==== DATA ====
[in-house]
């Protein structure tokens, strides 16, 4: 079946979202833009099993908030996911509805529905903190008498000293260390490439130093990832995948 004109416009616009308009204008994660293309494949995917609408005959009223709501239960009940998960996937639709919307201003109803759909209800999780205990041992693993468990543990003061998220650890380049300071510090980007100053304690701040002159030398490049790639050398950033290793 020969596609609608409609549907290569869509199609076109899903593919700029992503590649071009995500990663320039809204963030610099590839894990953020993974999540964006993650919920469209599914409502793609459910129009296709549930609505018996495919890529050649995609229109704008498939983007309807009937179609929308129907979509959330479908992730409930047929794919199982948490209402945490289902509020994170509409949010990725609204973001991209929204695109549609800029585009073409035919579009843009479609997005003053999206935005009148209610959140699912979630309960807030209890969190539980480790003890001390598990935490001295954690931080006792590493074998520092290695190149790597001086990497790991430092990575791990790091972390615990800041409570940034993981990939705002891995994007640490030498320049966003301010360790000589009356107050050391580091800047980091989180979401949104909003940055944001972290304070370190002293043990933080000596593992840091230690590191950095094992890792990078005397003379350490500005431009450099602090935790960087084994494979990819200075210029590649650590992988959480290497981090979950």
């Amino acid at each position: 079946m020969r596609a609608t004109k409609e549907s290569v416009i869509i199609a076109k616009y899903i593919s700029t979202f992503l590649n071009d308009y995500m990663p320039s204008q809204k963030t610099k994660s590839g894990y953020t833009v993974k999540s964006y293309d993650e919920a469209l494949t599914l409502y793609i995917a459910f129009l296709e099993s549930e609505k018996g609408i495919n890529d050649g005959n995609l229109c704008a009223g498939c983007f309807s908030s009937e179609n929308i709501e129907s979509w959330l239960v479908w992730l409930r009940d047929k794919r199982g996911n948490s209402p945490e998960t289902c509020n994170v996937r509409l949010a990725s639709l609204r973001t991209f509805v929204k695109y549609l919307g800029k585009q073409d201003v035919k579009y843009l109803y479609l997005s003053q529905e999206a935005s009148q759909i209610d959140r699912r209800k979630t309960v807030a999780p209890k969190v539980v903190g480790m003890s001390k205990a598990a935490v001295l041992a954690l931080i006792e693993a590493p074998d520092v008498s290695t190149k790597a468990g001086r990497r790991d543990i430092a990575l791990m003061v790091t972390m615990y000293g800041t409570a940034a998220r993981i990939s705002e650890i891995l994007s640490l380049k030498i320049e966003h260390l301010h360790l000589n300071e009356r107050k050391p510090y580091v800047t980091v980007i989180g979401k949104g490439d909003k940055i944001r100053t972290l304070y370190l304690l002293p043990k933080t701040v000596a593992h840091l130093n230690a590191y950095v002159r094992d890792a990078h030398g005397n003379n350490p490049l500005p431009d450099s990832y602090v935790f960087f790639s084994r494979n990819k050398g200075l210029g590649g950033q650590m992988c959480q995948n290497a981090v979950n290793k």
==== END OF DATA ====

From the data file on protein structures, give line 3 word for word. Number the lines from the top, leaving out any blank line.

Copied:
């Amino acid at each position: 079946m020969r596609a609608t004109k409609e549907s290569v416009i869509i199609a076109k616009y899903i593919s700029t979202f992503l590649n071009d308009y995500m990663p320039s204008q809204k963030t610099k994660s590839g894990y953020t833009v993974k999540s964006y293309d993650e919920a469209l494949t599914l409502y793609i995917a459910f129009l296709e099993s549930e609505k018996g609408i495919n890529d050649g005959n995609l229109c704008a009223g498939c983007f309807s908030s009937e179609n929308i709501e129907s979509w959330l239960v479908w992730l409930r009940d047929k794919r199982g996911n948490s209402p945490e998960t289902c509020n994170v996937r509409l949010a990725s639709l609204r973001t991209f509805v929204k695109y549609l919307g800029k585009q073409d201003v035919k579009y843009l109803y479609l997005s003053q529905e999206a935005s009148q759909i209610d959140r699912r209800k979630t309960v807030a999780p209890k969190v539980v903190g480790m003890s001390k205990a598990a935490v001295l041992a954690l931080i006792e693993a590493p074998d520092v008498s290695t190149k790597a468990g001086r990497r790991d543990i430092a990575l791990m003061v790091t972390m615990y000293g800041t409570a940034a998220r993981i990939s705002e650890i891995l994007s640490l380049k030498i320049e966003h260390l301010h360790l000589n300071e009356r107050k050391p510090y580091v800047t980091v980007i989180g979401k949104g490439d909003k940055i944001r100053t972290l304070y370190l304690l002293p043990k933080t701040v000596a593992h840091l130093n230690a590191y950095v002159r094992d890792a990078h030398g005397n003379n350490p490049l500005p431009d450099s990832y602090v935790f960087f790639s084994r494979n990819k050398g200075l210029g590649g950033q650590m992988c959480q995948n290497a981090v979950n290793k």